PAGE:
While coal has become a central issue in the presidential campaign, Members of Congress will soon have an opportunity to slam the brakes on a great threat to American families and our economic recovery — the Environmental Protection Agency’s continuing war against the nation’s dominant source of electricity.
Within the next two weeks, the Senate is expected to vote on a resolution that would halt an EPA rule that would destroy jobs and make energy much more expensive for millions of American families and businesses. The joint resolution of disapproval, filed under the Congressional Review Act by Sen. James Inhofe (R-Okla.), would stop implementation of the EPA’s Utility MACT Rule, one part of the EPA’s ongoing assault on coal-fueled electricity.
Many experts agree that America’s access to electricity from coal is threatened under the bevy of new EPA rules. A recent Bloomberg Government analysis concluded EPA’s New Source Performance Standards for greenhouse gas emissions rule “would guarantee that as older coal-fired power plants retire, conventional plants wouldn’t replace them.” In other words, this regulation would effectively preclude building new coal-fueled power plants in the U.S. At the EPA and in many environmental special interest groups, this may be a cause for celebration. But in homes and communities around the United States, it should be cause for alarm.
The damage caused by the EPA’s war on coal will be dramatic and long-felt.
Thanks to the EPA, many Americans will lose their jobs. Coal is directly responsible for more than half a million U.S. jobs and indirectly responsible for millions more. These aren’t just mining jobs; they are railroad jobs, manufacturing jobs and small-business jobs that depend on affordable, reliable electricity.
A study for the American Coalition for Clean Coal Electricity by National Economic Research Associates found that just four of the recent EPA rules would destroy more than 180,000 American jobs per year through 2020. Weathering this economy is difficult enough for most workers without government policies destroying their jobs.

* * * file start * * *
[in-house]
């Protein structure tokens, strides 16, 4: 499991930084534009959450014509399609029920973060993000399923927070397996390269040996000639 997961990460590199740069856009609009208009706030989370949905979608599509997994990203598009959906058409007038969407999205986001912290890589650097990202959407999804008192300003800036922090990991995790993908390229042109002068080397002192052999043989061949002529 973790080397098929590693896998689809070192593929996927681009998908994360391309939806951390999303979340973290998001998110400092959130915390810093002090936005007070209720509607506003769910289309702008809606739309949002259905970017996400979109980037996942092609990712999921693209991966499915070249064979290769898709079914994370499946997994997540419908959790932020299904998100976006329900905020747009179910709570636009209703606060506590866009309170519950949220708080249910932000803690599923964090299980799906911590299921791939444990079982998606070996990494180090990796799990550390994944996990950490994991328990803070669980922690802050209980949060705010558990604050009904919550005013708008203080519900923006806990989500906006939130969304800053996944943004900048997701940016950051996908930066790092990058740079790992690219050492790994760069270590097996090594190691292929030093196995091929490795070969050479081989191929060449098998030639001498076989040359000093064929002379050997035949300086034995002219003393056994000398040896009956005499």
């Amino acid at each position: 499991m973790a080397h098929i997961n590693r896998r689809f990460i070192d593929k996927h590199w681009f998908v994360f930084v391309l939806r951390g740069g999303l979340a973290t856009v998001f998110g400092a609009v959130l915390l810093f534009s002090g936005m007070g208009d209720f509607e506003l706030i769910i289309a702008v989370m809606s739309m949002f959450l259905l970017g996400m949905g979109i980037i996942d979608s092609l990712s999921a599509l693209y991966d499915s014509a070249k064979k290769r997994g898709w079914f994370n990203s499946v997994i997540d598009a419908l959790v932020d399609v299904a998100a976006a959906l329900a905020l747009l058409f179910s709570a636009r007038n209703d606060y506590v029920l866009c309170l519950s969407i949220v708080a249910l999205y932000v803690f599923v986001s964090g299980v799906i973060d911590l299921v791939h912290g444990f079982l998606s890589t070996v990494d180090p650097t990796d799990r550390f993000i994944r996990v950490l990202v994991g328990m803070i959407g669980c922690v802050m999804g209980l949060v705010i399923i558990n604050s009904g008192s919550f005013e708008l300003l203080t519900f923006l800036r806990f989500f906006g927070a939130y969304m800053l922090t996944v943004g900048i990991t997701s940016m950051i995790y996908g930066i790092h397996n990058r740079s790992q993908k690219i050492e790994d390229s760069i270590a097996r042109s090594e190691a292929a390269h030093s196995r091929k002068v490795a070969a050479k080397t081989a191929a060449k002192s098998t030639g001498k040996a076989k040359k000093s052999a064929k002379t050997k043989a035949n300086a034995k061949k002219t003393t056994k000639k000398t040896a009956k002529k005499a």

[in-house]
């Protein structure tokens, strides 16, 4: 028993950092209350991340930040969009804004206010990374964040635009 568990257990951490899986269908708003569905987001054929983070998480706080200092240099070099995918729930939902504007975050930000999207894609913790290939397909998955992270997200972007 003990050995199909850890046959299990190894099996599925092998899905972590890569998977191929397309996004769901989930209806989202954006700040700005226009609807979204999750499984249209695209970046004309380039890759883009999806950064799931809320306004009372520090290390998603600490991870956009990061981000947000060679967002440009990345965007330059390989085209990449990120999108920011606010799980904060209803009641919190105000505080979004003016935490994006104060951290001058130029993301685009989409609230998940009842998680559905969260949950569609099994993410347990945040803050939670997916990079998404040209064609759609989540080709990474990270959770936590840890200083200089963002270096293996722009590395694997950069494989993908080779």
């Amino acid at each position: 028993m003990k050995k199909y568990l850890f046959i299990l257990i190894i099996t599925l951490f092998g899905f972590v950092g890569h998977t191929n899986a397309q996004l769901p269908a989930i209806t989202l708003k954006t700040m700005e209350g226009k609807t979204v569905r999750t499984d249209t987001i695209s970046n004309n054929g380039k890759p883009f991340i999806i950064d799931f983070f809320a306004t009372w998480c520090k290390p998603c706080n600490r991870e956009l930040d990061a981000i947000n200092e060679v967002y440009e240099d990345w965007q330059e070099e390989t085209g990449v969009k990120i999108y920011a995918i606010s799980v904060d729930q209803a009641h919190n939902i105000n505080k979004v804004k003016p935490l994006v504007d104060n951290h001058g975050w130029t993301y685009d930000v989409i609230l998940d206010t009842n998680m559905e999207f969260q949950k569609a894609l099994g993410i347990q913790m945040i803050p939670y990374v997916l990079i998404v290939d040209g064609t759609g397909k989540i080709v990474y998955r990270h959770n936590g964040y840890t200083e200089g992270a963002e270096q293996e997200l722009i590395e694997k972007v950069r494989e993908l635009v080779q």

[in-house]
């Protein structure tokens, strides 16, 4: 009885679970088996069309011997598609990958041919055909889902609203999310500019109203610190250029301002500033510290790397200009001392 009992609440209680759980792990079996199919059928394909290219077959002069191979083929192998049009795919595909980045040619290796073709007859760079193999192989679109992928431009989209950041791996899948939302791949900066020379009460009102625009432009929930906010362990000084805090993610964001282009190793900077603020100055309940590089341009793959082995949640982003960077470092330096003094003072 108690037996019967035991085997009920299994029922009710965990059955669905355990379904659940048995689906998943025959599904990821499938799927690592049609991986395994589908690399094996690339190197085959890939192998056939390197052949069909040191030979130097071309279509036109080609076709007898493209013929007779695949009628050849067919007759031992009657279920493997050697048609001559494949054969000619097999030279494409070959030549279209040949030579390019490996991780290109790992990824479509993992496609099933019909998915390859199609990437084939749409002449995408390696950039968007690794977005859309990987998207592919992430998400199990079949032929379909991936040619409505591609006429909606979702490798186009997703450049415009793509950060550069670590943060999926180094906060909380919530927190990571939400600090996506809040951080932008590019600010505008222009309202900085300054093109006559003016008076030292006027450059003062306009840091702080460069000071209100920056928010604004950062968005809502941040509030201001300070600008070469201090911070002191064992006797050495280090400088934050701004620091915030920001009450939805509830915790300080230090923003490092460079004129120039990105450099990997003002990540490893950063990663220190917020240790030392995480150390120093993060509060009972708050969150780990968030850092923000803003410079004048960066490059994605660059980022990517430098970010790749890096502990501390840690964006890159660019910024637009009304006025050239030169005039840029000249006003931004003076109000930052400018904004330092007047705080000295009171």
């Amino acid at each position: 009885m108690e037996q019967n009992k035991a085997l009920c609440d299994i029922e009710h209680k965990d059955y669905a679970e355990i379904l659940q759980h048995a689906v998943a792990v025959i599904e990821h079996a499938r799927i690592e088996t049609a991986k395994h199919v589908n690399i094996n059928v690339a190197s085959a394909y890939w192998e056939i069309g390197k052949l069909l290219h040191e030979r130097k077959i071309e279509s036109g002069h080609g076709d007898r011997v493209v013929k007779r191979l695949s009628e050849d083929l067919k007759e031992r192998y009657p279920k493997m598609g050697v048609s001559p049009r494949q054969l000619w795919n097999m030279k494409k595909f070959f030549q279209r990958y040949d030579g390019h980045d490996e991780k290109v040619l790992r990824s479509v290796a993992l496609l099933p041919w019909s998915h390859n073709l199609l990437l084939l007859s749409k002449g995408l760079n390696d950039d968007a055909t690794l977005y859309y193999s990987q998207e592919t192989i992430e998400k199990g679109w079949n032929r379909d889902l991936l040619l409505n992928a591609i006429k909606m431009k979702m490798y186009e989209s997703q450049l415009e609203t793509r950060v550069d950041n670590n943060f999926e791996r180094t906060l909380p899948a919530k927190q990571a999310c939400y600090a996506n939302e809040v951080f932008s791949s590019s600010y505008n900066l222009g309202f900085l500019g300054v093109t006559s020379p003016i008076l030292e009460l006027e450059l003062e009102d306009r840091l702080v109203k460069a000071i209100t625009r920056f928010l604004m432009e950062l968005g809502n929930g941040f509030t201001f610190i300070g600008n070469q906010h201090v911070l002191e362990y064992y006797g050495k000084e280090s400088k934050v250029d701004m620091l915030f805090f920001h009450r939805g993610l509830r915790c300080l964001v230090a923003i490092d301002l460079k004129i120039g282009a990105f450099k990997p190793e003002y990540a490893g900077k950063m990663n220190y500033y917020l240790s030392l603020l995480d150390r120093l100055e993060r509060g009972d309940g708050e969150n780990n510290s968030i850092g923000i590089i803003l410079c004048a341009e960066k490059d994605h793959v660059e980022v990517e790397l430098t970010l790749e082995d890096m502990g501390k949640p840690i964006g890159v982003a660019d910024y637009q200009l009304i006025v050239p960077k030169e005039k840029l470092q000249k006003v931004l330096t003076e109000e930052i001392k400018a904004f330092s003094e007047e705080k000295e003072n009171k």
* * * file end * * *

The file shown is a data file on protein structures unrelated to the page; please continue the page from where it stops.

Thanks to the EPA, electricity prices for millions of families and businesses are in the process of dramatic increases, with monthly utility bills experiencing the same surges that Americans often see at the gas pump. For years, coal has helped keep electricity prices stable and affordable. A recent analysis for ACCCE found that because coal has provided nearly half of America’s electricity, the price of electricity has actually declined over the past 10 years when adjusted for inflation.
Now that utilities will be forced to reduce their coal consumption because of the EPA’s regulatory regime, there is less protection for consumers from price fluctuations. Bloomberg’s analysis correctly points out that natural gas prices have been volatile in the past and spikes in gas prices lead to higher energy costs. This is especially harmful to low-income Americans. According to a February study commissioned by ACCCE, the 1 in 10 families in our nation who earn less than $10,000 per year devote more than 70 percent of their after-tax income to energy. Higher utility prices just make it more likely that these families — and many others — will have to make even tougher decisions.
Rep. Elijah Cummings, D-Md., right, hugs Harold Schaitberger, General President of the International Association of Fire Fighters, after the Congressman spoke at the IAFF's Legislative Conference General Session at the Hyatt Regency on Capitol Hill, March 9, 2015. The day featured addresses by members of Congress and Vice President Joe Biden.